STREAMING NOW: Watch Now

Gig economy jobs aren't really taking over America's workforce

The "gig economy" of freelancers and short-term workers comprises a big chunk of America's labor force, but it may no...

Posted: Jun 8, 2018 7:18 AM
Updated: Jun 8, 2018 7:18 AM

The "gig economy" of freelancers and short-term workers comprises a big chunk of America's labor force, but it may not be growing as much as you think.

"Alternative" workers, which include independent contractors, people working for temporary and contract staffing agencies and on-call workers, accounted for 10.1% of the workforce in 2017, according to a survey released Thursday by the Department of Labor. That's actually down from 10.7% in 2005, when the Bureau of Labor Statistics last performed the survey.

People who did not expect their work to last very long - or "contingent" workers - amounted to 3.8% of the workforce, down from 4.1% in 2005 and 4.9% in 1995. (There is some overlap between the two categories: If you're working for a temporary staffing company but don't plan to stay very long, you fall into both camps, for example.)

That may sound surprising, considering the growth of companies like Uber and Thumbtack that make it easy to work on an ad hoc basis without being a traditional employee. One lesser-known company, the Gerson Lehrman Group, says it has 600,000 people working as freelance consultants - almost as many as Lyft's 700,000 U.S. drivers.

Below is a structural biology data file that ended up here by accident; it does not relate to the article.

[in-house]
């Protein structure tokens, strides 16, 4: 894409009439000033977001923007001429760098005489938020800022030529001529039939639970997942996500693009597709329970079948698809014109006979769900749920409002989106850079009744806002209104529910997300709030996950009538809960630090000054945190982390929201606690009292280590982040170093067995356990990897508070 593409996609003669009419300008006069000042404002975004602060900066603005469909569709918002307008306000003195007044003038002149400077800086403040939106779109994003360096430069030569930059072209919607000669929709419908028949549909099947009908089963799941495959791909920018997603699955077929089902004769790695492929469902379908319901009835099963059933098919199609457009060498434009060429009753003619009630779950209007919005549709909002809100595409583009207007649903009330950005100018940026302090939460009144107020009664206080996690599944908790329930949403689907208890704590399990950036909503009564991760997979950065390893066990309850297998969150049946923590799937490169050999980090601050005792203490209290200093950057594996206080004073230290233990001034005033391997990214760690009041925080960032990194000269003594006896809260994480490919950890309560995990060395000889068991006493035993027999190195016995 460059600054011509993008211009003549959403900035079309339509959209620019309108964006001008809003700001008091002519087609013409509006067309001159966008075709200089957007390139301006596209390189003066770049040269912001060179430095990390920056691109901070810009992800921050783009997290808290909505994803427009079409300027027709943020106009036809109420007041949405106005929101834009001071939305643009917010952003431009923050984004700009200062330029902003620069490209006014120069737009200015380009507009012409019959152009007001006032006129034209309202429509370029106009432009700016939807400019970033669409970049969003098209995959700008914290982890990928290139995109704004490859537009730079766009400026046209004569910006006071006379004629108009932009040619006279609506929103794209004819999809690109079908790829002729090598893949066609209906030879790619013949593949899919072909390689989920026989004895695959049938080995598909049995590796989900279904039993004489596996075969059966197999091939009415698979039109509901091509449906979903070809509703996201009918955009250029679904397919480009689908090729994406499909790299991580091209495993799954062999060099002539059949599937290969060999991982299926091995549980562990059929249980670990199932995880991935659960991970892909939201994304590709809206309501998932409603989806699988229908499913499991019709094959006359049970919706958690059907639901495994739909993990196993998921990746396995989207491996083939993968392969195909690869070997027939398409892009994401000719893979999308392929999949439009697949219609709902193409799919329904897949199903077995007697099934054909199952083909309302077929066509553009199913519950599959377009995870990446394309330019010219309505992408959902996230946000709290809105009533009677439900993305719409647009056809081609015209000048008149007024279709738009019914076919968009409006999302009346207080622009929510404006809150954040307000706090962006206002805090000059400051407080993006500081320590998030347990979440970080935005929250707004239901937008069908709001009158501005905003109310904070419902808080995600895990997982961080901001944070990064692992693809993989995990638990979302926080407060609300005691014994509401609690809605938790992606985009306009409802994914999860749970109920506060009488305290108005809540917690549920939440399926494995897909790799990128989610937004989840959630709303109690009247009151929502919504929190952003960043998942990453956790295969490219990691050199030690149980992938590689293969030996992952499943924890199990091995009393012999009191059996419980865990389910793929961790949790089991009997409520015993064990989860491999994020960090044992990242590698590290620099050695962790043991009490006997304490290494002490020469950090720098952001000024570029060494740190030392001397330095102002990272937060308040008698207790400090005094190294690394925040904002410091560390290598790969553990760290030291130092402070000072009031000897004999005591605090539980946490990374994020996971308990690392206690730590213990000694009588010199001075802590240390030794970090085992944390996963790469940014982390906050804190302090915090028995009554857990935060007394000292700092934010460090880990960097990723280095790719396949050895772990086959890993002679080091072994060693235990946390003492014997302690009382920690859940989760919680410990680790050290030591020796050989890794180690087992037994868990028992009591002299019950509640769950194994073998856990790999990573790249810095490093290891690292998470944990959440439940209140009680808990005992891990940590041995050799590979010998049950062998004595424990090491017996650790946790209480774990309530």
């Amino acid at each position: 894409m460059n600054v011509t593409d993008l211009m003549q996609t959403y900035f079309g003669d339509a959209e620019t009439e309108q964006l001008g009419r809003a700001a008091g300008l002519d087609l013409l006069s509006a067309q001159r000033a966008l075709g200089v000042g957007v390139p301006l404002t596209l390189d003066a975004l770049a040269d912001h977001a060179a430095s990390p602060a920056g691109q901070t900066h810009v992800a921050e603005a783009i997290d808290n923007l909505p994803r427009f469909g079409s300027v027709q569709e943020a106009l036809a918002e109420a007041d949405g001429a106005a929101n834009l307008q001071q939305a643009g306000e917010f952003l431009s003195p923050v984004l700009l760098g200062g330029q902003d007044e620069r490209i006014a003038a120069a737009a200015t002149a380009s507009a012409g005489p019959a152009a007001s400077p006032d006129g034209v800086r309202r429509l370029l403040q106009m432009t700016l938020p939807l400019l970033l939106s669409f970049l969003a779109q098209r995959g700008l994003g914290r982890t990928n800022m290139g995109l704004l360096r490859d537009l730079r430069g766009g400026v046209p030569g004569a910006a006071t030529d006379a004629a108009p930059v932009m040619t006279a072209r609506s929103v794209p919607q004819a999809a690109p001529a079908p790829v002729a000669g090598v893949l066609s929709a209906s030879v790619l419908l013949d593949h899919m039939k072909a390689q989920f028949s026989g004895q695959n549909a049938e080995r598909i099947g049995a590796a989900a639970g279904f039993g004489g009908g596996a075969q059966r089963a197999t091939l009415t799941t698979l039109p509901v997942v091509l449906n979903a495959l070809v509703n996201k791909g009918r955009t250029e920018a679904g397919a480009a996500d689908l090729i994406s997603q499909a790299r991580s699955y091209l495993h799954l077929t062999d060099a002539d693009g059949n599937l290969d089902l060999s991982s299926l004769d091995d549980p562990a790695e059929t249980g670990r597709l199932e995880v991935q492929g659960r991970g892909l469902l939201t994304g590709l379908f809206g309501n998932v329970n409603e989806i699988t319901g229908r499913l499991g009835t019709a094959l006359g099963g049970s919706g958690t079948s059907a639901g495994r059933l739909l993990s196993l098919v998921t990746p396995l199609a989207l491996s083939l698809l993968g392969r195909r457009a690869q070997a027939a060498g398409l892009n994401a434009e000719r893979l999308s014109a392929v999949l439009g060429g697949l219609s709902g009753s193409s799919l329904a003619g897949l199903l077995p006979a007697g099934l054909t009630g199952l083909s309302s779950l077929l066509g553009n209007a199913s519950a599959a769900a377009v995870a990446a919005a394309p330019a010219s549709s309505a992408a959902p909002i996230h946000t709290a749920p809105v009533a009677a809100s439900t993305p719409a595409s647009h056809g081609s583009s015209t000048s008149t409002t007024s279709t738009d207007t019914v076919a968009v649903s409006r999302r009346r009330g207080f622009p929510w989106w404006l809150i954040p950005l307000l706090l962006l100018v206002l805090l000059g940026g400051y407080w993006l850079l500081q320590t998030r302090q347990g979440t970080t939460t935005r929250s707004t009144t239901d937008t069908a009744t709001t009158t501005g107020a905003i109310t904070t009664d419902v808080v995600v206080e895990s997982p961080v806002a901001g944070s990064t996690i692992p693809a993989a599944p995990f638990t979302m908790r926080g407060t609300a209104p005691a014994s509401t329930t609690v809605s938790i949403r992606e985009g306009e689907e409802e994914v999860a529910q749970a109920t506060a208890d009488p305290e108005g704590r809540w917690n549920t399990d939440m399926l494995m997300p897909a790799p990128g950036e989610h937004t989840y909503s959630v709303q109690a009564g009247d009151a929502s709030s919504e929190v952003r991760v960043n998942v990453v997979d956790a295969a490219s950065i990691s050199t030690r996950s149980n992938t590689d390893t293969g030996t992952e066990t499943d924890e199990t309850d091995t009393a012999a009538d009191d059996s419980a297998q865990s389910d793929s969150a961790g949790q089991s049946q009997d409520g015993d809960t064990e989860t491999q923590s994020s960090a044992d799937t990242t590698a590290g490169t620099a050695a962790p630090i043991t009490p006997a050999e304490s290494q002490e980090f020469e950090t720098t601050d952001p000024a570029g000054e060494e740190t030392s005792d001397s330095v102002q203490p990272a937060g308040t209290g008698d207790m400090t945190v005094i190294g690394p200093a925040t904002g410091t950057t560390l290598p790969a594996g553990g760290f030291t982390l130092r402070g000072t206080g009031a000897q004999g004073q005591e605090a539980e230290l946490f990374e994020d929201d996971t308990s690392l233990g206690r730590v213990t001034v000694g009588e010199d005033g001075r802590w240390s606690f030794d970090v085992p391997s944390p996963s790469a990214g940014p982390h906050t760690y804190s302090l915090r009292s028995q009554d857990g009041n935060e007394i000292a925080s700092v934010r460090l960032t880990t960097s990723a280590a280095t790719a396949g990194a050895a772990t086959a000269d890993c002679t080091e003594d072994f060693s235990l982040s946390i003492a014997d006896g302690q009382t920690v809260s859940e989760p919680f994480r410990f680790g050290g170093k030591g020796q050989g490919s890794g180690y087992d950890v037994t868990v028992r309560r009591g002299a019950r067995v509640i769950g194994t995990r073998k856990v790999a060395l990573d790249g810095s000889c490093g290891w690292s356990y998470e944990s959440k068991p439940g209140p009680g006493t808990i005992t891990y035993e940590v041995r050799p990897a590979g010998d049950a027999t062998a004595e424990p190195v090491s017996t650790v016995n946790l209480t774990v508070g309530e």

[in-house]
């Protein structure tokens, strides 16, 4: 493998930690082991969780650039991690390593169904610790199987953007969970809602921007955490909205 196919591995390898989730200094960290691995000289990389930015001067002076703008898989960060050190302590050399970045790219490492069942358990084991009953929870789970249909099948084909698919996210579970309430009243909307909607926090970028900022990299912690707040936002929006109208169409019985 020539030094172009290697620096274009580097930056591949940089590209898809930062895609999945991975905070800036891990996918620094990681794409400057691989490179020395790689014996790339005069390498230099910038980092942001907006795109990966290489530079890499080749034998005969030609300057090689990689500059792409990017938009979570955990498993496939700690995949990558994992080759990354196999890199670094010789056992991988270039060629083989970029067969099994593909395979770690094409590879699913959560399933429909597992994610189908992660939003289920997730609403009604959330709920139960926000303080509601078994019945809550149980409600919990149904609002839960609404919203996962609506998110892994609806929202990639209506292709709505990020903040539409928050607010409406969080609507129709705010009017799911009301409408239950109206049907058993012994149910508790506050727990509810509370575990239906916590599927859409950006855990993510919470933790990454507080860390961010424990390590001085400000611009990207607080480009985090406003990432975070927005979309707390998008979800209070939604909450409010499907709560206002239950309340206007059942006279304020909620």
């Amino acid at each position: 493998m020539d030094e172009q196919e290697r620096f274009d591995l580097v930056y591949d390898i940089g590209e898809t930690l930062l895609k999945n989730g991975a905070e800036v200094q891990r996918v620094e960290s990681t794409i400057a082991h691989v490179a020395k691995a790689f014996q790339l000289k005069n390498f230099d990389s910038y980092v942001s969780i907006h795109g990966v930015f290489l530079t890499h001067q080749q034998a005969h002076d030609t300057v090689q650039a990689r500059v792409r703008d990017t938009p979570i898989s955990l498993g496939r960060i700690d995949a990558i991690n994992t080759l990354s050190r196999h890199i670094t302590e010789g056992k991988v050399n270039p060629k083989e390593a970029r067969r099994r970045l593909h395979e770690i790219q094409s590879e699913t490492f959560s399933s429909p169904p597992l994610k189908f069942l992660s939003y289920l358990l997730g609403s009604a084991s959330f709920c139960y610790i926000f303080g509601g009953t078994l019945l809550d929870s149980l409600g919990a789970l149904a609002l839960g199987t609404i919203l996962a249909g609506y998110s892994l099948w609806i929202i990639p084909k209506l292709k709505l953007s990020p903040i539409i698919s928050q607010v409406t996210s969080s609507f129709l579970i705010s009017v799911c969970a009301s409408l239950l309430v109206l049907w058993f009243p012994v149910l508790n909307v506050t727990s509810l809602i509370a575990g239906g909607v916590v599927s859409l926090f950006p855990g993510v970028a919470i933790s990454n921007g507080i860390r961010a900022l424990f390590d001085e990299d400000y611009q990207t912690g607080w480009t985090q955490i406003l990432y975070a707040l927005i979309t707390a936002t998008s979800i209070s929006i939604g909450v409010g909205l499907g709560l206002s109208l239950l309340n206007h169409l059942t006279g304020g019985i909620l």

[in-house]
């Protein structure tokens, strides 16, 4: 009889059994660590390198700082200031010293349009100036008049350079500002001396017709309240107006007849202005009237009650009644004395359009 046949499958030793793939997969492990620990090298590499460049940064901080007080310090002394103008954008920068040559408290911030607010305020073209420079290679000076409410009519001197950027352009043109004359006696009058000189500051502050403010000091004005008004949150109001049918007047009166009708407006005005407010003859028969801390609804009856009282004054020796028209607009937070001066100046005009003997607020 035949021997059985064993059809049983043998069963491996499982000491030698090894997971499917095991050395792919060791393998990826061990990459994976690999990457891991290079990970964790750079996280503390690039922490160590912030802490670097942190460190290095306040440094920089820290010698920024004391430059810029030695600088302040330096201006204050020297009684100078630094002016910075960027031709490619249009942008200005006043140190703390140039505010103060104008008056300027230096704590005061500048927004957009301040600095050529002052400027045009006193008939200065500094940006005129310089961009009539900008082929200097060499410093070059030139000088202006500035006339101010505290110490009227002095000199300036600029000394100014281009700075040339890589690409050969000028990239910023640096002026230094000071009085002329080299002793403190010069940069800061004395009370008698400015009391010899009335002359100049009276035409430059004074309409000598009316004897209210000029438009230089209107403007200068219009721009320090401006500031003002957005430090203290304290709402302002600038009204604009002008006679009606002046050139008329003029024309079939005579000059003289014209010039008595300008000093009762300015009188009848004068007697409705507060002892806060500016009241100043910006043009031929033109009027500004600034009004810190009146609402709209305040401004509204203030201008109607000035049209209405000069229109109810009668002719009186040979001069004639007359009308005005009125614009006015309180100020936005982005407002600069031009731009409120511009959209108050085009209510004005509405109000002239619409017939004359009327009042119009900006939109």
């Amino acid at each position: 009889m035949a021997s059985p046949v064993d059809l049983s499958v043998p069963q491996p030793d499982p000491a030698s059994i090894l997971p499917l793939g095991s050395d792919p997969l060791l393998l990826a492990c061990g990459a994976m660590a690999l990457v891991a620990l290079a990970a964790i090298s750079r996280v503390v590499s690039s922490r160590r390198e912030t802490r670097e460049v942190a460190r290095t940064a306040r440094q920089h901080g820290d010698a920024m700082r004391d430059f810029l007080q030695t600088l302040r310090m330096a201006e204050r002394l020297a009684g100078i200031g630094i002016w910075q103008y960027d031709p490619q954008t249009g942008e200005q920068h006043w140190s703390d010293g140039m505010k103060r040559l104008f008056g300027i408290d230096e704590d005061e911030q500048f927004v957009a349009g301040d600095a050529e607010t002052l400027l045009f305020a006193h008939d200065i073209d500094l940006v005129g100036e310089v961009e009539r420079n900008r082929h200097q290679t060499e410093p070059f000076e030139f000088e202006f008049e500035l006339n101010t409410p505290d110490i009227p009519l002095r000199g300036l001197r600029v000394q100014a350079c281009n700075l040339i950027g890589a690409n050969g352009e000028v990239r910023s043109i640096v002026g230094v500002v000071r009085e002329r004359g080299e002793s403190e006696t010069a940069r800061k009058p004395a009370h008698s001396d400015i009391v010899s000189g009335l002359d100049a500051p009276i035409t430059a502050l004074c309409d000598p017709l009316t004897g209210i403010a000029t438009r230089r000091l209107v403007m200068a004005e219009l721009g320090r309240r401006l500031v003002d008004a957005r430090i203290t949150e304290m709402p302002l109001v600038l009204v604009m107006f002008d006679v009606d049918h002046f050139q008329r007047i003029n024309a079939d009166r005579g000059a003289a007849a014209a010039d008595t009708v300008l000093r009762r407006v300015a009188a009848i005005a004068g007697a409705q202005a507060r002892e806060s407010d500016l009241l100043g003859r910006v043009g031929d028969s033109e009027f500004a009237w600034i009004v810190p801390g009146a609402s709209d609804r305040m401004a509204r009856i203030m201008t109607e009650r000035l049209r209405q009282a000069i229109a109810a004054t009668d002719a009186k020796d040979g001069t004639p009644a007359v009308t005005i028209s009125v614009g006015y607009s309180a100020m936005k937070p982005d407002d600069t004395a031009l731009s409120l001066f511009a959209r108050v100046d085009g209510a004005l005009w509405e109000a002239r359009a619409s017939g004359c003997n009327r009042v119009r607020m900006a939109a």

Related: The US economy needs seniors to work longer

But the BLS survey doesn't ask about side jobs you may pick up once in a while for extra money, which accounts for much of the work done on online platforms. Instead, it focuses on people for whom irregular work supplied their main source of income.

The more traditional contingent and alternative workforces, people who work for themselves or in short stints for different employers, haven't changed that much. For example, the research firm Staffing Industry Analysts finds that the share of the workforce supplied by staffing companies is only slightly above where it was back in 2000, at 2%.

Other studies put out by companies and academics have guessed that the gig economy is much larger. The freelance company Upwork estimated in 2017 that 57 million people did some independent work over the course of that year.

"The definition of this work is that it's flexible and the main driver of why people work this way is freedom," says Upwork CEO Stephane Kasriel. "I think it's critical we take as broad a look at the freelance economy as possible, so our country can more effectively make policy decisions that fit the current reality of our workforce."

But not everybody likes working gigs. Although the BLS survey found that 79% of independent contractors preferred their arrangement over a traditional job, 55% of short-term workers would rather have a permanent job.

That may be part of the reason why the numbers came in so low. With so many regular jobs available these days, there's no need to take something without a consistent income stream.

"It's rational to expect that you're not going to see a lot of people working on a contingent basis for their primary form of income in an economy with 3.9% unemployment," says Alastair Fitzpayne, executive director of the Future of Work Initiative at the Aspen Institute.

Also, the BLS survey may not capture everybody who's a contingent or alternative worker because sometimes workers themselves don't recognize it. For example, 57% of the workers who derive almost all their income from online platforms consider themselves employees rather than independent contractors, according to a poll conducted for the U.S. Chamber of Commerce.